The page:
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Owners of flats in buildings without cladding will no longer need an EWS1 form to sell or re-mortgage their property – thanks to an agreement reached today (21 November) between the Government and the Royal Institution of Chartered Surveyors (RICS), UK Finance and the Building Societies Association (BSA).

This is part of a wider government-led solution to support those homeowners who have unsafe cladding on their buildings and where there is still more to do.

Developed by industry to assess the potential financial impact of cladding on high-rise flats, an external wall fire review process – commonly referred to as ‘EWS1’ – is being applied to other buildings without cladding. This is stopping some people from selling or moving home and causing unnecessary anxiety for homeowners.

Mortgages for Business – MPU

Mr Jenrick and RICS have agreed that buildings without cladding do not need an EWS1 form, clearing the way for up to nearly 450,000 flat owners to sell, move or remortgage their homes.

While building owners are already legally required to undertake fire risk assessments on all blocks of flats, following supplementary guidance published by the Government today, RICS will be working with lenders, valuers and fire safety bodies to develop new advice for surveyors. This will enable surveyors to take a more proportionate approach and reduce the number of buildings where an EWS1 assessment is needed.

Further, the Government has announced nearly £700,000  to train  more assessors, speeding up the valuation process for homeowners in cases where an EWS1 form is required. This training will be delivered by RICS from January and will  mean up to 200 additional  assessors will be qualified to carry out the EWS1 assessment within a month, 900 within three months, and 2,000 within six months.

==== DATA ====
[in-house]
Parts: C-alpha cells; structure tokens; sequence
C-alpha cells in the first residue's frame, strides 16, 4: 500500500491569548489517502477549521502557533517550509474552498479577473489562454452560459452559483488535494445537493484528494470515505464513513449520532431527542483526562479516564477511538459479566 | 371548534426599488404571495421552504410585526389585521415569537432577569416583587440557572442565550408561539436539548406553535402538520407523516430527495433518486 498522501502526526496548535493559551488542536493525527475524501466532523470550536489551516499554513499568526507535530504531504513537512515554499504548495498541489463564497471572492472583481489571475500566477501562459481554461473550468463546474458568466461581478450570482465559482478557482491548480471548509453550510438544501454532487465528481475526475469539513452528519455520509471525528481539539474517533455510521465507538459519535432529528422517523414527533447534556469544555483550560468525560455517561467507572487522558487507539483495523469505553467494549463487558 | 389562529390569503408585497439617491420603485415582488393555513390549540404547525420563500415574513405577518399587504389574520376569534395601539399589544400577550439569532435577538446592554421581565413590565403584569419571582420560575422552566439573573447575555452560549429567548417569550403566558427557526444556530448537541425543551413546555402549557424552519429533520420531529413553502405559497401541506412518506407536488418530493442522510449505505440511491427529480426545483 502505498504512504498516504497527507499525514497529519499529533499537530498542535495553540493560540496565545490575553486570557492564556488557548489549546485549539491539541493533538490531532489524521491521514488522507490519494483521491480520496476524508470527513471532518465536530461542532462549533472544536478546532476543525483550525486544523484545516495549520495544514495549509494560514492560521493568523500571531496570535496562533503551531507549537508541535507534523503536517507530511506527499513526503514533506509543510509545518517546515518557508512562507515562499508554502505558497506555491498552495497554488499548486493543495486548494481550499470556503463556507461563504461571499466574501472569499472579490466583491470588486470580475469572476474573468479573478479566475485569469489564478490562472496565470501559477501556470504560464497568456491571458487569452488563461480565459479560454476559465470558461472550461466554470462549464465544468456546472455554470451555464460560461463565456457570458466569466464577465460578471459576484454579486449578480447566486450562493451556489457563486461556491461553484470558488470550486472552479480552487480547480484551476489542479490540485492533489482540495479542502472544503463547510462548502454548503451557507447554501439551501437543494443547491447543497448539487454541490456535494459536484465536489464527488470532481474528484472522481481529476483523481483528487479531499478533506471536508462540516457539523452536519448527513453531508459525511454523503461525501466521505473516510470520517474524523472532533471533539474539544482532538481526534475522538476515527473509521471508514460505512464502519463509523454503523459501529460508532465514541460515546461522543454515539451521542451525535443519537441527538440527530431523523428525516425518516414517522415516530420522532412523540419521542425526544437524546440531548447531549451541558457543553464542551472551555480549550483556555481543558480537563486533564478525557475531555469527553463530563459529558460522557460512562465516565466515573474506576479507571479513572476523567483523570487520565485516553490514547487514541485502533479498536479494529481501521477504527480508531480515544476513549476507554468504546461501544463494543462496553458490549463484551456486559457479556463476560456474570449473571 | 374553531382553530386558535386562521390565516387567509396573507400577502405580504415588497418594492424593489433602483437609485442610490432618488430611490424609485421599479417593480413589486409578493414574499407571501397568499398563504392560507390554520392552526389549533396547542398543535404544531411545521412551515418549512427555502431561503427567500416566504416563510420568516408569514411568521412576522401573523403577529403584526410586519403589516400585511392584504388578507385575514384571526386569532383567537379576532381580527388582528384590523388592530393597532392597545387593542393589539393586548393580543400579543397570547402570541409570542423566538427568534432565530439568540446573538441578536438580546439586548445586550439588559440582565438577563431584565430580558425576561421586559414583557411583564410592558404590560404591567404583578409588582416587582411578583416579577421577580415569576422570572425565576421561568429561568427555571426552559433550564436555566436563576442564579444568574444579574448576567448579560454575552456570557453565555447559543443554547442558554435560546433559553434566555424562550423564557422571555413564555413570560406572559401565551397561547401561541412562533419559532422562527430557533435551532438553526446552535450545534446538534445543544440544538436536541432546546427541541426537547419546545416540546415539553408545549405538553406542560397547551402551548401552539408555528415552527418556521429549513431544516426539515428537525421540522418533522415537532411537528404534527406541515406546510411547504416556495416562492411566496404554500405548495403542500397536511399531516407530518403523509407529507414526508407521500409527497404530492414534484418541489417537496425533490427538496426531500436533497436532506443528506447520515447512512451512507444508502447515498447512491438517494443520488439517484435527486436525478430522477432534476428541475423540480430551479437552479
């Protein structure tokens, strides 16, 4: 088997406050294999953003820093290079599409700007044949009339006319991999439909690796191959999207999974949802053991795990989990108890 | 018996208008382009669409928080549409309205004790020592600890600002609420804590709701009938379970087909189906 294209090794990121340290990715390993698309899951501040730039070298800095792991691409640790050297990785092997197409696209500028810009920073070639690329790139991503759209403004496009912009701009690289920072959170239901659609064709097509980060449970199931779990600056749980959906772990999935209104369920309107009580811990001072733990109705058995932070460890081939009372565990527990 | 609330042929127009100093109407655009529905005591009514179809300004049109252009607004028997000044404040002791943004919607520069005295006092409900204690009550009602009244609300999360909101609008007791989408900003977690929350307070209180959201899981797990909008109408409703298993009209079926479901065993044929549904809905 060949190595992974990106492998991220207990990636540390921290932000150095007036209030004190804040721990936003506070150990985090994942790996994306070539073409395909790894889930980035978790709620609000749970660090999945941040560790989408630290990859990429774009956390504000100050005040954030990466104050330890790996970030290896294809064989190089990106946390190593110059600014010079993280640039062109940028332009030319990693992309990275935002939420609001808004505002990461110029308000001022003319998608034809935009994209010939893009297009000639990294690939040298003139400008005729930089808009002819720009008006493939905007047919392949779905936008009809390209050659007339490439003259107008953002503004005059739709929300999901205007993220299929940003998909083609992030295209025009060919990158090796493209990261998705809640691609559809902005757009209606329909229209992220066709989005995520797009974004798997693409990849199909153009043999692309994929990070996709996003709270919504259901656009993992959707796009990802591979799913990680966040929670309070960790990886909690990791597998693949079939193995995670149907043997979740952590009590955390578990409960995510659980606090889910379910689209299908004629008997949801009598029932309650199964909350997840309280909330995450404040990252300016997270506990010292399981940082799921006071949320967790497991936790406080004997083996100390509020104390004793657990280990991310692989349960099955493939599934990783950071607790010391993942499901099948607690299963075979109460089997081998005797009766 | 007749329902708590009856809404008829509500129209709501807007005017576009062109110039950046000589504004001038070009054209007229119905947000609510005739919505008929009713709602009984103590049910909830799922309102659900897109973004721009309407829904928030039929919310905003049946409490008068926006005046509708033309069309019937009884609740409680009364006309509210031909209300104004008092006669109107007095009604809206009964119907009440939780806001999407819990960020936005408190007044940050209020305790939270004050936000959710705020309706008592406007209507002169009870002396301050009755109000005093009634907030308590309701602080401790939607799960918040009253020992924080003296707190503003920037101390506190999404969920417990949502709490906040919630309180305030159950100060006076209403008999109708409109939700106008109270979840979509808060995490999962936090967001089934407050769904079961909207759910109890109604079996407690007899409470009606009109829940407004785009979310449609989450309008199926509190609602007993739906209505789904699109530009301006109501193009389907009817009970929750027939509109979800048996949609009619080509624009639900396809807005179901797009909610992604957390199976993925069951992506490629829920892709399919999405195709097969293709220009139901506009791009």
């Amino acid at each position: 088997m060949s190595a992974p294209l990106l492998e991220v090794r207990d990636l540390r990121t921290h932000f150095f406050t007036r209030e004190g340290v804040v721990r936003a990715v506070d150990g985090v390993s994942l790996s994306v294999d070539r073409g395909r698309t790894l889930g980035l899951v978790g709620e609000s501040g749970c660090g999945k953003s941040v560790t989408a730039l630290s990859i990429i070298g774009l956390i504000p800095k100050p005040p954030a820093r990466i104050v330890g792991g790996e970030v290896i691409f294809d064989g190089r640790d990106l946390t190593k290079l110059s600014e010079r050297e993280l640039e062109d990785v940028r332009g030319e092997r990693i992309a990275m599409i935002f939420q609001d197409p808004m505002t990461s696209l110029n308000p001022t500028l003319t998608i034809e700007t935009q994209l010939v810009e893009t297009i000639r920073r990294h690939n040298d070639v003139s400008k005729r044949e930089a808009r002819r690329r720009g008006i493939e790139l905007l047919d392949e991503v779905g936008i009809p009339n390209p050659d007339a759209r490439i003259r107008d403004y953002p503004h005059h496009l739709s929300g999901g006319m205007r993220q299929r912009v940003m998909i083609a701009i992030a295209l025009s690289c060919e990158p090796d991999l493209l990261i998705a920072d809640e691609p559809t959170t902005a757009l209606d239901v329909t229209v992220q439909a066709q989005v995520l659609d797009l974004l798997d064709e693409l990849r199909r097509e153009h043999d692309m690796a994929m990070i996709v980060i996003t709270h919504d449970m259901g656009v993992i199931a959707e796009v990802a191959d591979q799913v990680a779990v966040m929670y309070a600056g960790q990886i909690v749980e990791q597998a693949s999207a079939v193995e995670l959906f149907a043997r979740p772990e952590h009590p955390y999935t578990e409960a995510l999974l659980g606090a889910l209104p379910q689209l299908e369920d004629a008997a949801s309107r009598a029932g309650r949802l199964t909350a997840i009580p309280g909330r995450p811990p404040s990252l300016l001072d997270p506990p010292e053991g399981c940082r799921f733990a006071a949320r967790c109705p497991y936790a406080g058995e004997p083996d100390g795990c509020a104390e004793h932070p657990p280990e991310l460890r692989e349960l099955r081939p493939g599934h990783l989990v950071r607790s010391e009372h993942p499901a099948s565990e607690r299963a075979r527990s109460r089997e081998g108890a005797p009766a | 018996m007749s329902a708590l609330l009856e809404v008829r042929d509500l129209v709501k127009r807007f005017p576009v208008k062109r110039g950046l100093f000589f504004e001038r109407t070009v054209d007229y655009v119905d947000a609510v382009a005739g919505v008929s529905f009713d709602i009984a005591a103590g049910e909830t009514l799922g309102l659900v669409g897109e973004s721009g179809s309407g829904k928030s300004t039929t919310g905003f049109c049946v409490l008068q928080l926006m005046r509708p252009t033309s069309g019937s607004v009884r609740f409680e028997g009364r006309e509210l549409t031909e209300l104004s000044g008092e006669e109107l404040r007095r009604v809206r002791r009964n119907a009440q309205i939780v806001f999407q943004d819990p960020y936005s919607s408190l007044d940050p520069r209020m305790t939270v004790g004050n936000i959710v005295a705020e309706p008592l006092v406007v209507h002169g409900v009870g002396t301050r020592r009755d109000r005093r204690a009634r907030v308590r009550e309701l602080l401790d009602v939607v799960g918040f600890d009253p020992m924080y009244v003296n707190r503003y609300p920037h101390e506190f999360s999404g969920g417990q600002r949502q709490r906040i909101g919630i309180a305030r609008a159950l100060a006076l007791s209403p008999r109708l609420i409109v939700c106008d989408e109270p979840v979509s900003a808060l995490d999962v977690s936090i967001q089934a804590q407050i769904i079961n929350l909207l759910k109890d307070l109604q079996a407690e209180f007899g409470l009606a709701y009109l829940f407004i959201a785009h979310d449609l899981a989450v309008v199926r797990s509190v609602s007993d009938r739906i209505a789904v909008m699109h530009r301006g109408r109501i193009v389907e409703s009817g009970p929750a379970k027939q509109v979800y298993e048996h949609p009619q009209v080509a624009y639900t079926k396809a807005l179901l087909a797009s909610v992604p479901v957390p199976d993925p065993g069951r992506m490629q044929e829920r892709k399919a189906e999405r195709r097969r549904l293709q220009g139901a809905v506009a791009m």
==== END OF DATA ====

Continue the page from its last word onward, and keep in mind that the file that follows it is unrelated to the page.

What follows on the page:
The Government is also exploring ways to address ongoing concerns around the availability of professional indemnity insurance and welcomes industry’s progress on developing a portal where lenders, valuers and leaseholders will be able to find out if their building already has an existing EWS1, thereby reducing the demand for duplicate forms.

Housing Secretary Rt Hon Robert Jenrick MP said:

“Through no fault of their own, some flat-owners have been unable to sell or re-mortgage their homes - and this cannot be allowed to continue.”

“That’s why the Government has secured agreement that the EWS1 form will not be needed on buildings where there is no cladding; providing certainty for the almost 450,000 homeowners who may have felt stuck in limbo. However, this is only part of a wider solution and we continue to support those homeowners who do have cladding on their buildings and where there is still more to do.”

“I welcome the support we have received from RICS and industry to resolve this matter and will be working urgently with lenders to resolve these challenges, ensuring that EWS1 forms are requested only where absolutely necessary and that the number of surveyors able to complete them is increased urgently to meet demand.”